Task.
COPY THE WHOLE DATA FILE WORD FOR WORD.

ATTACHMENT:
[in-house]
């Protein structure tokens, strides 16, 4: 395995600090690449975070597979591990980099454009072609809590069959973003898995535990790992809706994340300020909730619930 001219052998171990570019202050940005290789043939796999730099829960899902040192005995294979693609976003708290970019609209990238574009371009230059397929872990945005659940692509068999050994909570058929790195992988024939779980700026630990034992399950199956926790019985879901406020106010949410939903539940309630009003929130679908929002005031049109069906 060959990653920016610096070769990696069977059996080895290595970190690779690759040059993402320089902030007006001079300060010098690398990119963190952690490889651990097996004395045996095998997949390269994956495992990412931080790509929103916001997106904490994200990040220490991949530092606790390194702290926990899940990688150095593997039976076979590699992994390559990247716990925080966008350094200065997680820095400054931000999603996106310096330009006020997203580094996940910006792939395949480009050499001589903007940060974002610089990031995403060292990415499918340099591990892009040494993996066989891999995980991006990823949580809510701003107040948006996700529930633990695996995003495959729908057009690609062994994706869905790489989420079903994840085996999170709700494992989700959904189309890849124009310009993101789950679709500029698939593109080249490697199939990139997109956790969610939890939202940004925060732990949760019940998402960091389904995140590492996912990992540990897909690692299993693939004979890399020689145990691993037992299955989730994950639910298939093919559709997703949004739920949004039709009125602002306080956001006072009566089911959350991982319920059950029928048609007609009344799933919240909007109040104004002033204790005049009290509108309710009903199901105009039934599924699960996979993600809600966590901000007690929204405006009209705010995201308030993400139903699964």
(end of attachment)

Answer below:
[in-house]
């Protein structure tokens, strides 16, 4: 395995600090690449975070597979591990980099454009072609809590069959973003898995535990790992809706994340300020909730619930 001219052998171990570019202050940005290789043939796999730099829960899902040192005995294979693609976003708290970019609209990238574009371009230059397929872990945005659940692509068999050994909570058929790195992988024939779980700026630990034992399950199956926790019985879901406020106010949410939903539940309630009003929130679908929002005031049109069906 060959990653920016610096070769990696069977059996080895290595970190690779690759040059993402320089902030007006001079300060010098690398990119963190952690490889651990097996004395045996095998997949390269994956495992990412931080790509929103916001997106904490994200990040220490991949530092606790390194702290926990899940990688150095593997039976076979590699992994390559990247716990925080966008350094200065997680820095400054931000999603996106310096330009006020997203580094996940910006792939395949480009050499001589903007940060974002610089990031995403060292990415499918340099591990892009040494993996066989891999995980991006990823949580809510701003107040948006996700529930633990695996995003495959729908057009690609062994994706869905790489989420079903994840085996999170709700494992989700959904189309890849124009310009993101789950679709500029698939593109080249490697199939990139997109956790969610939890939202940004925060732990949760019940998402960091389904995140590492996912990992540990897909690692299993693939004979890399020689145990691993037992299955989730994950639910298939093919559709997703949004739920949004039709009125602002306080956001006072009566089911959350991982319920059950029928048609007609009344799933919240909007109040104004002033204790005049009290509108309710009903199901105009039934599924699960996979993600809600966590901000007690929204405006009209705010995201308030993400139903699964």